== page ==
– Mahatama Gandhi
We have learnt about the Indian National Movement in our school textbooks and everyone, without any exception, is well familiar with the name Mahatma Gandhi. Often revered as the Father of the Nation, sometimes referred to as Bapu, Mohandas Karamchand Gandhi was an eminent lawyer, a social activist, a writer, a leader of the Indian National Movement and a known figure in Indian history.
Born in Porbandar, Mahatma Gandhi went to South Africa to pursue higher studies and work as a legal representative. He stood up against racial discrimination and developed his political views, ethics, and leadership. He arrived in India in 1915 and organised various Satyagraha’s that emphasised the power of Truth. He launched the Non-Cooperation Movement, the Civil Disobedience Movement and finally, the Quit India movement, after which India gained Independence.
To put Gandhi’s ideas in a quick read is rather a difficult thing to do. Scholars across the world have spent their lives studying the life of Mahatma and his various ideas. Thus, it would be absurd to cramp all his ideas into this blog. My attempt here would be to mention only a few of his thoughts on Truth and Non-Violence, which are still relevant in 2022.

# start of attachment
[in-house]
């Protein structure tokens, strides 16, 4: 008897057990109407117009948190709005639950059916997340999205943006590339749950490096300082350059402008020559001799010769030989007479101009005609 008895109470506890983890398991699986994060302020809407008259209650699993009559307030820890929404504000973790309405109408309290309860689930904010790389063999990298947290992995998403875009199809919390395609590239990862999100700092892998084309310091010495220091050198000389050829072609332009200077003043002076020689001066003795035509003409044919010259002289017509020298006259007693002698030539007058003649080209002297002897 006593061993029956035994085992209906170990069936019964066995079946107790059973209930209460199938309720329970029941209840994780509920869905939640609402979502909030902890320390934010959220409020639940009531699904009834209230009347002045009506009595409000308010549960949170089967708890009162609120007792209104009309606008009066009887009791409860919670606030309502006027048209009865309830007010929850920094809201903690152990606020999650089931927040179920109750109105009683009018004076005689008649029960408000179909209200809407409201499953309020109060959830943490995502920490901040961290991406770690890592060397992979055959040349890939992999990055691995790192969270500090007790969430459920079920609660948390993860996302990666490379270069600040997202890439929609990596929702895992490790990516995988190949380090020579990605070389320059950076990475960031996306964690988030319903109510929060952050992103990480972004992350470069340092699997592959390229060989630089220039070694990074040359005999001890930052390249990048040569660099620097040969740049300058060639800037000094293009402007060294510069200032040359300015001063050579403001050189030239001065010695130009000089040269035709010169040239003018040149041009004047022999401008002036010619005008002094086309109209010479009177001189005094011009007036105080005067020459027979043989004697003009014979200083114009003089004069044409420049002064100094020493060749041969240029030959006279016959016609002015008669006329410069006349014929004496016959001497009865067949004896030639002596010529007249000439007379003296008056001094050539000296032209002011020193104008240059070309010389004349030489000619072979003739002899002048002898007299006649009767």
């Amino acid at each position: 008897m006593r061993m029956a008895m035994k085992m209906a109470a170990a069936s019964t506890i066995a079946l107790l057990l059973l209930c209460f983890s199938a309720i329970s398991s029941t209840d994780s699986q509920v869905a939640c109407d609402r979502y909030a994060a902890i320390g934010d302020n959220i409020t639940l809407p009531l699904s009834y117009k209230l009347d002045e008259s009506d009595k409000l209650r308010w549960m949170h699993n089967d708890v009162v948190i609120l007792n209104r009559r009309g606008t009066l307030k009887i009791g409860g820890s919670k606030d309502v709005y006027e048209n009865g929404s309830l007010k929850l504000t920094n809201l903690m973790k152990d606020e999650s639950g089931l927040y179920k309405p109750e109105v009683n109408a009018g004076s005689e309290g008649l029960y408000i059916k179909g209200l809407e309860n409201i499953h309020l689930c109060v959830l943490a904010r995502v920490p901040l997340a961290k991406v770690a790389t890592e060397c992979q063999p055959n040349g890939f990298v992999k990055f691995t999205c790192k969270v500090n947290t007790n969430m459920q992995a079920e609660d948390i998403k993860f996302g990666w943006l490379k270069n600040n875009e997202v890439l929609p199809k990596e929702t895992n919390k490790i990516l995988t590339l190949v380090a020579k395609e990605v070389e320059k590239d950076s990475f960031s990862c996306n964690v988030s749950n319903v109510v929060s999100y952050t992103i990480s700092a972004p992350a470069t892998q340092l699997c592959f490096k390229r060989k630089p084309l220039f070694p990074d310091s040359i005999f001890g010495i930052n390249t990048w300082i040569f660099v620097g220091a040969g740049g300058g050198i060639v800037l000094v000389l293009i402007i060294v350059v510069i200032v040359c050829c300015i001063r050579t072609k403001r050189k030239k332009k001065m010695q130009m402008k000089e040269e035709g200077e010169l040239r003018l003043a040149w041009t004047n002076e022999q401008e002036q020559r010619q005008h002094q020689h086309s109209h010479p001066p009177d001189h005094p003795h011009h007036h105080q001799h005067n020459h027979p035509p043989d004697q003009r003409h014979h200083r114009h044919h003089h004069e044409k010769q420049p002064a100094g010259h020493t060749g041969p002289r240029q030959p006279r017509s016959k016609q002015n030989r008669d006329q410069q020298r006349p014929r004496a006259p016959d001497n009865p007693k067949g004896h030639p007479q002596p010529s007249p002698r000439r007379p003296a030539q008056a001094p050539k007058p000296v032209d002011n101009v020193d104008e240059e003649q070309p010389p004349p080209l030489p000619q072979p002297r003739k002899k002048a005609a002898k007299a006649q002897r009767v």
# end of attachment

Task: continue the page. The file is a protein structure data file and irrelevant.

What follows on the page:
Gandhi, Truth, and Satyagraha:
The idea of Truth is the principle on which Mahatma laid the thrust of the methodology he referred to as “Satyagraha”, where he emphasised the need to search for Truth. For Gandhi, nothing exists but the Truth. Devotion to what is true is the only justification for a person’s existence. The general understanding of Truth only indicates that one must speak the Truth. However, the word Satya/Truth has a broader connotation for Mahatma. The Truth must be observed not only in one’s speech but also in thought and action.
Mahatma’s idea of Satyagraha, where ‘Satya’ means Truth and ‘agraha’ translates to insistence, implies following the path of Truth. It is the demonstration of the Truth that does not seek vengeance but appeals to the oppressor’s conscience to see what is true. Satyagraha is resistance, but it cannot be equated to passiveness. It is not the weapon of the weak. It is a power that only the strong have, as it demands intense activity. It neither implies any hatred nor destruction. It recognises the difference between evil and evil doers. This is a significant distinction Satyagraha recognises. It understands that the oppressor is not the enemy but only away from the Truth and can be convinced (not forced) to know the Truth.